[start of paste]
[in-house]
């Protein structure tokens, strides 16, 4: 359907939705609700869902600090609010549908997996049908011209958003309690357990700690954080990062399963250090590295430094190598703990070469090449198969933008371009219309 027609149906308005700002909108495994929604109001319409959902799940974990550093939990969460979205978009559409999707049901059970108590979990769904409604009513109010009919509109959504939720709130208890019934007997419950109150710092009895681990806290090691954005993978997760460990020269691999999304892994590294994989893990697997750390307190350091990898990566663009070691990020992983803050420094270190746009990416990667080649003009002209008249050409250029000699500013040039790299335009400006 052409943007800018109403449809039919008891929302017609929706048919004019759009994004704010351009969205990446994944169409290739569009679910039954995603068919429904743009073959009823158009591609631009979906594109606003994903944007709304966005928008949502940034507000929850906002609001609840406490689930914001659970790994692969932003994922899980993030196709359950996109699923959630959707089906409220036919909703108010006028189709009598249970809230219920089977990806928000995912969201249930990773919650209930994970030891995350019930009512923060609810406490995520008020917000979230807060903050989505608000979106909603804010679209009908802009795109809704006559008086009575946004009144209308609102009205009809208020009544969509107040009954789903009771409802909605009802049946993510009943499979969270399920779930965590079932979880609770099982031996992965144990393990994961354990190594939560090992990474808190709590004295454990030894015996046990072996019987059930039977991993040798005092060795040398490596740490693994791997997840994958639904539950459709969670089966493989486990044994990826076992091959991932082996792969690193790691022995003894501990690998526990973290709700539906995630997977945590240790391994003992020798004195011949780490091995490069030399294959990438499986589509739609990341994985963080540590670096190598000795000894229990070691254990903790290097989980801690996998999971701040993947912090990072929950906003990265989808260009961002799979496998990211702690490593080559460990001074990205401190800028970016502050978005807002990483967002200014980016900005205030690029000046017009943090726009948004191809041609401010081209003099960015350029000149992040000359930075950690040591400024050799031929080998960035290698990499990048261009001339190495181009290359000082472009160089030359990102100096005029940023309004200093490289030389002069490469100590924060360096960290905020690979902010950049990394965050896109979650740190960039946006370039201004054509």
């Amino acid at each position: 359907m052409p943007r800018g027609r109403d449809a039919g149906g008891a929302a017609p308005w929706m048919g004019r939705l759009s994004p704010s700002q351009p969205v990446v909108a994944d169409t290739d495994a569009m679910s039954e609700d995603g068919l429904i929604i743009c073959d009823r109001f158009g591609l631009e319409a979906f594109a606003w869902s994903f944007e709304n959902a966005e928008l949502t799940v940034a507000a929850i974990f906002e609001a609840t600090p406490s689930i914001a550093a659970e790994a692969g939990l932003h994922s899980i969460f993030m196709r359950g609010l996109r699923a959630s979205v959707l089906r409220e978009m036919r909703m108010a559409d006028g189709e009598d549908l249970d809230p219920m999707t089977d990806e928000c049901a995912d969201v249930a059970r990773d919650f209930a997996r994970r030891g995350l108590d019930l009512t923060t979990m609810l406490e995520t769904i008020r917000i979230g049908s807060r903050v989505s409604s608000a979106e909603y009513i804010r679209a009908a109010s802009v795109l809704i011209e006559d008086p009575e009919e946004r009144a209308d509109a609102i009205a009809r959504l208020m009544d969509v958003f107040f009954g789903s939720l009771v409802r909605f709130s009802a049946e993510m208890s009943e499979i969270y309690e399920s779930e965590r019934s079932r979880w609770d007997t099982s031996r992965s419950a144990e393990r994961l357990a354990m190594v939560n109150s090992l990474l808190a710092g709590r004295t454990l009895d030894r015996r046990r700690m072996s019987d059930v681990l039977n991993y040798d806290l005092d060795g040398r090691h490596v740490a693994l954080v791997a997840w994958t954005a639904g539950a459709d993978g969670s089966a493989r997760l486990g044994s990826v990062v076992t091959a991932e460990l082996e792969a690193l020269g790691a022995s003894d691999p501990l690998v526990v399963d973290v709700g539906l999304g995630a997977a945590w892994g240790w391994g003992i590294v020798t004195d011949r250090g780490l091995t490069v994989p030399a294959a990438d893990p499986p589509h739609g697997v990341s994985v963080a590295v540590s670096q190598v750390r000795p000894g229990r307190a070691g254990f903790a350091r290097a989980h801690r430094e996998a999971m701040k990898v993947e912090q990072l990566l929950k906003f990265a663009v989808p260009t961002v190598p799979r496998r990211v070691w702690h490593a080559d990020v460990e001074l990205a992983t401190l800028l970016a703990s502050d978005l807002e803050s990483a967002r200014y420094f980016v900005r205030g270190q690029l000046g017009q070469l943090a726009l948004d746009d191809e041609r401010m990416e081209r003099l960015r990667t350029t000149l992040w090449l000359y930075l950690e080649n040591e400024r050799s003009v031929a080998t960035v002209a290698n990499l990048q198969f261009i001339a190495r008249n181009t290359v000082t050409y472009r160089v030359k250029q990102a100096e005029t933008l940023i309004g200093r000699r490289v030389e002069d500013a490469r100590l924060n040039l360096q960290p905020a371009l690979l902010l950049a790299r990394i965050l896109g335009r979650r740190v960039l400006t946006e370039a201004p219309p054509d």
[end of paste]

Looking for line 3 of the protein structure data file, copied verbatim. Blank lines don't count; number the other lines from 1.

């Amino acid at each position: 359907m052409p943007r800018g027609r109403d449809a039919g149906g008891a929302a017609p308005w929706m048919g004019r939705l759009s994004p704010s700002q351009p969205v990446v909108a994944d169409t290739d495994a569009m679910s039954e609700d995603g068919l429904i929604i743009c073959d009823r109001f158009g591609l631009e319409a979906f594109a606003w869902s994903f944007e709304n959902a966005e928008l949502t799940v940034a507000a929850i974990f906002e609001a609840t600090p406490s689930i914001a550093a659970e790994a692969g939990l932003h994922s899980i969460f993030m196709r359950g609010l996109r699923a959630s979205v959707l089906r409220e978009m036919r909703m108010a559409d006028g189709e009598d549908l249970d809230p219920m999707t089977d990806e928000c049901a995912d969201v249930a059970r990773d919650f209930a997996r994970r030891g995350l108590d019930l009512t923060t979990m609810l406490e995520t769904i008020r917000i979230g049908s807060r903050v989505s409604s608000a979106e909603y009513i804010r679209a009908a109010s802009v795109l809704i011209e006559d008086p009575e009919e946004r009144a209308d509109a609102i009205a009809r959504l208020m009544d969509v958003f107040f009954g789903s939720l009771v409802r909605f709130s009802a049946e993510m208890s009943e499979i969270y309690e399920s779930e965590r019934s079932r979880w609770d007997t099982s031996r992965s419950a144990e393990r994961l357990a354990m190594v939560n109150s090992l990474l808190a710092g709590r004295t454990l009895d030894r015996r046990r700690m072996s019987d059930v681990l039977n991993y040798d806290l005092d060795g040398r090691h490596v740490a693994l954080v791997a997840w994958t954005a639904g539950a459709d993978g969670s089966a493989r997760l486990g044994s990826v990062v076992t091959a991932e460990l082996e792969a690193l020269g790691a022995s003894d691999p501990l690998v526990v399963d973290v709700g539906l999304g995630a997977a945590w892994g240790w391994g003992i590294v020798t004195d011949r250090g780490l091995t490069v994989p030399a294959a990438d893990p499986p589509h739609g697997v990341s994985v963080a590295v540590s670096q190598v750390r000795p000894g229990r307190a070691g254990f903790a350091r290097a989980h801690r430094e996998a999971m701040k990898v993947e912090q990072l990566l929950k906003f990265a663009v989808p260009t961002v190598p799979r496998r990211v070691w702690h490593a080559d990020v460990e001074l990205a992983t401190l800028l970016a703990s502050d978005l807002e803050s990483a967002r200014y420094f980016v900005r205030g270190q690029l000046g017009q070469l943090a726009l948004d746009d191809e041609r401010m990416e081209r003099l960015r990667t350029t000149l992040w090449l000359y930075l950690e080649n040591e400024r050799s003009v031929a080998t960035v002209a290698n990499l990048q198969f261009i001339a190495r008249n181009t290359v000082t050409y472009r160089v030359k250029q990102a100096e005029t933008l940023i309004g200093r000699r490289v030389e002069d500013a490469r100590l924060n040039l360096q960290p905020a371009l690979l902010l950049a790299r990394i965050l896109g335009r979650r740190v960039l400006t946006e370039a201004p219309p054509d």